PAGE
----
Drug baron escapes after prison battle
Thursday 23 July 1992
Colombia's President, Cesar Gaviria, confirmed Escobar had escaped, and offered 'to respect his life if he surrenders voluntarily'. Mr Gaviria made the offer during a televised speech when he also told the country what had happened after Escobar and his cohorts staged an uprising at Envigado jail, some eight miles south-east of Medellin.
Escobar and his men took hostage several senior officials when troops arrived late yesterday at the well-appointed Envigado prison - made specially for Escobar and his 14 henchmen - to transfer them to a military camp. Soldiers stormed the prison hours later and freed the four officials, leaving at least two people dead and several injured, according to unconfirmed news reports. Officials made no mention of casualties.
Escobar, his brother, Roberto, and 13 of their drug cartel cronies took refuge in a secret tunnel under the prison and refused to surrender to authorities. Security forces had regained control the prison last night and were exhaustively searching the building and the surrounding area for the fugitive Medellin cartel chief. Troops found five of the 15 inmates, but Escobar and nine others were still missing.
The authorities had intended to move Escobar and his lieutenants to a military establishment while security measures at Envigado were improved. The government said it had received persuasive reports that the drug lord was pursuing a murderous feud with other Medellin gangsters from his cell. Leading underworld figures had been kidnapped in the city and taken to the Envigado jail for interrogation by Escobar and his men. Others had been assassinated. The government, not surprisingly, suspected that some prison guards were involved in these activities.
Escobar refused to be transferred from Envigado, claiming there was no guarantee that he would not be sent abroad. A communique was issued on his behalf, calling for President Gaviria or a trusted mediator, Father Rafael Garcia Herreros, to travel to the prison and give him the necessary assurances. Immunity from extradition was one of the terms under which Escobar gave himself up and agreed to stand trial last year.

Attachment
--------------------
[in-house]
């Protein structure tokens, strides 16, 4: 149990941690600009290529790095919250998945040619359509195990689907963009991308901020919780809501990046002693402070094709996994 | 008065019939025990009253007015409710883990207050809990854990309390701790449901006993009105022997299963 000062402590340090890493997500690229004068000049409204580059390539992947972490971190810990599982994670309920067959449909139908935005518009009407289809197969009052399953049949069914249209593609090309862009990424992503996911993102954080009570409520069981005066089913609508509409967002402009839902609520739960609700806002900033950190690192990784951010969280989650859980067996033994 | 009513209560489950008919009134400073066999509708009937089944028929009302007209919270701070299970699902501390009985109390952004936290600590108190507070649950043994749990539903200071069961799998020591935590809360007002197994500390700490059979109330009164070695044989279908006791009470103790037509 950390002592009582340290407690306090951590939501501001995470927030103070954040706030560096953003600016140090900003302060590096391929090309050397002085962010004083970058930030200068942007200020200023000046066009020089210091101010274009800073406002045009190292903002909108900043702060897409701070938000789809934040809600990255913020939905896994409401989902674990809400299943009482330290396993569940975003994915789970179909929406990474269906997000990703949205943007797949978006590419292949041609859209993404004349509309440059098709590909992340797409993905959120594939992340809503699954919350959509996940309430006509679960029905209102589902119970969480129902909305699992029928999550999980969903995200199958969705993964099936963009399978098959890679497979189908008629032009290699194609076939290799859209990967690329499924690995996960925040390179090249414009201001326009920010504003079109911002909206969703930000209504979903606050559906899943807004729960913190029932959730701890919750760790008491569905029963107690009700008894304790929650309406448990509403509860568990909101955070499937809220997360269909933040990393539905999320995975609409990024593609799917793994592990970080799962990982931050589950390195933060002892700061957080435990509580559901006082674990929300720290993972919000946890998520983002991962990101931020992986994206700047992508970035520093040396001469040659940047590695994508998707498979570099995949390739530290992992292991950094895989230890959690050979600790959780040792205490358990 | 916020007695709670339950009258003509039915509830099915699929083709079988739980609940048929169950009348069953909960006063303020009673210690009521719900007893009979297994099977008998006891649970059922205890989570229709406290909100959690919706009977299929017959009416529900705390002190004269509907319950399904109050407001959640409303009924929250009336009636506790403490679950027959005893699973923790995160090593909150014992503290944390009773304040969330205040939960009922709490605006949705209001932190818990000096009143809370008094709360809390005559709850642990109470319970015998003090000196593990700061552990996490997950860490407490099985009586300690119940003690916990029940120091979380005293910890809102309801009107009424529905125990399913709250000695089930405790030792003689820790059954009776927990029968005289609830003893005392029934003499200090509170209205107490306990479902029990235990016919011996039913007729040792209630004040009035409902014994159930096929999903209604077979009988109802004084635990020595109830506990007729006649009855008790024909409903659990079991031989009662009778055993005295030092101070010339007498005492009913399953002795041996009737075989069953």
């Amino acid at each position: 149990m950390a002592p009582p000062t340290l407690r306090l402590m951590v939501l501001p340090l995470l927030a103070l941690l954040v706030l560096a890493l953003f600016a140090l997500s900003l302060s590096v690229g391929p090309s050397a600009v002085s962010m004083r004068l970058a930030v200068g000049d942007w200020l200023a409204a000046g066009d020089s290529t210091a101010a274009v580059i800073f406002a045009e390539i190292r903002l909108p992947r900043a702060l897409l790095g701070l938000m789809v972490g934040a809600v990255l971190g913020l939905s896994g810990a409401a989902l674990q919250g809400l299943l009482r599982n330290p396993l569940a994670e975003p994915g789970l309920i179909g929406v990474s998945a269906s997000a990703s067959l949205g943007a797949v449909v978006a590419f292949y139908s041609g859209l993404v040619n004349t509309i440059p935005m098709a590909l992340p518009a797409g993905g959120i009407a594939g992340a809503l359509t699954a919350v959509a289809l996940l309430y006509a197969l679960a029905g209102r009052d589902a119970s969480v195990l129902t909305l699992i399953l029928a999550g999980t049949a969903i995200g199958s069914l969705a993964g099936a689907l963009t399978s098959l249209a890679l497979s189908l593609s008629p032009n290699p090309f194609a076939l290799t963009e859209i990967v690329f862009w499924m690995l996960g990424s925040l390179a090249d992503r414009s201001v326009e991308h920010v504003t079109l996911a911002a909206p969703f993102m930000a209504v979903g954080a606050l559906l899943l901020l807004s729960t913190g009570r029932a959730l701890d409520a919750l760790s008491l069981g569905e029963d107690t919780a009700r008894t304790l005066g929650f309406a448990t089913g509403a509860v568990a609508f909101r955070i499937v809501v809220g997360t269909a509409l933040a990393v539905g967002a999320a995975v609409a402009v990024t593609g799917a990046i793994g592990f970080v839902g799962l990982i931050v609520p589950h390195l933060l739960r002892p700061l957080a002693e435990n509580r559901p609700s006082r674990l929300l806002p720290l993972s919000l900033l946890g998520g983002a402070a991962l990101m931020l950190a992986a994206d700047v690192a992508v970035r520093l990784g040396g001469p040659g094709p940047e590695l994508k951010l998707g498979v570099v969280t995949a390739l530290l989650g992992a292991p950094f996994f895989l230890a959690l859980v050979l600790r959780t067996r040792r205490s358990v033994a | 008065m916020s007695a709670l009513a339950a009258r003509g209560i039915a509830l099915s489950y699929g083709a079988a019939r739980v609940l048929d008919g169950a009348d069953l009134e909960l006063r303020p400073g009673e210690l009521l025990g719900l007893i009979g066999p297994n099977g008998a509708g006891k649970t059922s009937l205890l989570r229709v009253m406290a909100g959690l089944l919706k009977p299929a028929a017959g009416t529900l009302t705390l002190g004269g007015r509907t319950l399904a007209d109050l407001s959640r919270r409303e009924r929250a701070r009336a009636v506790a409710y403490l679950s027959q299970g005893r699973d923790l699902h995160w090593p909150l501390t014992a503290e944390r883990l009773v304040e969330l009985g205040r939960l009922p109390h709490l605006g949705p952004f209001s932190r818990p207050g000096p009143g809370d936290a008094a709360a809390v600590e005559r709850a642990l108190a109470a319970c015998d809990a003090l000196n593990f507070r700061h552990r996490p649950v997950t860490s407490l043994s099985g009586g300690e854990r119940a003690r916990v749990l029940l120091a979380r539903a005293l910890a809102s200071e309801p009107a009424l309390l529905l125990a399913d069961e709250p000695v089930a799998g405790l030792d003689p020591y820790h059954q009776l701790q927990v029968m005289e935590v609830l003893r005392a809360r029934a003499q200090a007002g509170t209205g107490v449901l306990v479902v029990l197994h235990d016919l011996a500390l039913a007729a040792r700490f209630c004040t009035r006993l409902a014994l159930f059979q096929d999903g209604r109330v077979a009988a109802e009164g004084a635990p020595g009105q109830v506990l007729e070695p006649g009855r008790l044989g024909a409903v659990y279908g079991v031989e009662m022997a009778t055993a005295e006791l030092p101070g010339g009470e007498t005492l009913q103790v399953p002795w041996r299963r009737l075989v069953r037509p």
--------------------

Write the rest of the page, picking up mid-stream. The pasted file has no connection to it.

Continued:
The Colombian cabinet sat throughout last night wrestling with the crisis, and President Gaviria cancelled a scheduled trip to Spain to attend today's summit of Iberian and Latin American leaders in Madrid.
Escobar gave himself up last June after Mr Gaviria's government offered him lenient treatment if he confessed to some drug trafficking offences. Under the previous administration, Colombia had been engulfed in a 'drug war', touched off by the assassination of a leading presidential candidate in August 1989.
The government of the then president, Virgilio Barco, swore to smash the drug cartels, but after hundreds died in the ensuing violence, including two more presidential contenders, Mr Gaviria's incoming administration decided to adopt a more conciliatory approach.
Along with the Ochoa brothers and Gonzalo Rodriguez Gacha, Escobar was one of the leading suppliers of cocaine to the US market in the 1980s. He was a local boy of lower middle-class origins, who distinguished himself both by his ruthlessness and by his flamboyant gestures to the poor of his home town, whom he endowed with sports stadiums and low-cost housing schemes.
He has still not been charged more than a year after his surrender, and he has never admitted his involvement in any of the murders that characterised his reign of terror in Medellin, when hundreds of policemen were shot down by young motorcycle gunmen known as sicarios. The level of violence in Medellin has not diminished in the past year.
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